Senate floor leaders came from standing committees that had the most power. In 1913, Senator John Worth Kern (D-IN) functioned similarly as a Senate Majority Leader would now for the Democratic Party. The same occurred for the Republican Party in 1919 with Senator Henry Cabot Lodge, Sr. (R-MA) acting as a majority floor leader. Later, official elections of Senate Majority and Minority Leaders arrived first in 1920 with the Democratic Party choosing Oscar Underwood (D-AL) as Senate Minority Leader, and in 1925, the Republicans choosing Senator Charles Curtis (R-KS) as Senate Majority Leader. Senator Mitch McConnell (R-KY) serves today as Senate Majority Leader and the current serving Senate Minority Leader is Senator Charles Ellis “Chuck” Schumer (D-NY).

Similar to Majority and Minority House and Senate leaders, Whips, borrowed from the British Parliament and a foxhunting term, or “whipper-in” would assist floor leaders with keeping the legislative agenda moving, counting Members for votes and ensuring quorums, and standing in for floor leaders as needed. Whips, also elected by both parties, are still part of floor leadership in modern Congresses, positions that grew out of necessity to maintain order during congressional proceedings.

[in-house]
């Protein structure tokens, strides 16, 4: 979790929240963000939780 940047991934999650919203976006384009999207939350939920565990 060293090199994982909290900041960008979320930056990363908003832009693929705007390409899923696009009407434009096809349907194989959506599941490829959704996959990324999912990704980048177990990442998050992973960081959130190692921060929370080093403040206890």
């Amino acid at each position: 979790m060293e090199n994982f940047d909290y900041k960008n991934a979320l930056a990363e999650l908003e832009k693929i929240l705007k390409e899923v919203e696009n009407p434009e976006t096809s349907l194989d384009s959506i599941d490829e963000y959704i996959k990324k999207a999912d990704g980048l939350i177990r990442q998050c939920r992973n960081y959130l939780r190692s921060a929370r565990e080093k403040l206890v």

The first Democratic Party Whip elected was in 1913, Senator James Hamilton (D-IL). In 1915, the same Whip role was created by Republicans who elected Senator James Wolcott, Jr., Wadsworth (R-NY). Currently, Senator John Cornyn (R-TX) serves as Senate Majority Whip, and Senator Richard Durbin (D-IL) serves as the Senate Minority Whip. The current serving House Majority Whip is Representative Steve Scalise (R-LA), and the House Minority Whip is Representative Steny Hoyer (D-MD).

By now, leadership roles of Congress have developed further with Parliamentarians, conferences and caucuses, Sergeants at Arms, Doorkeepers, Chaplains, among others. These also assist with maintaining order and effectiveness so those elected may arrive to their respective offices and serve as promised.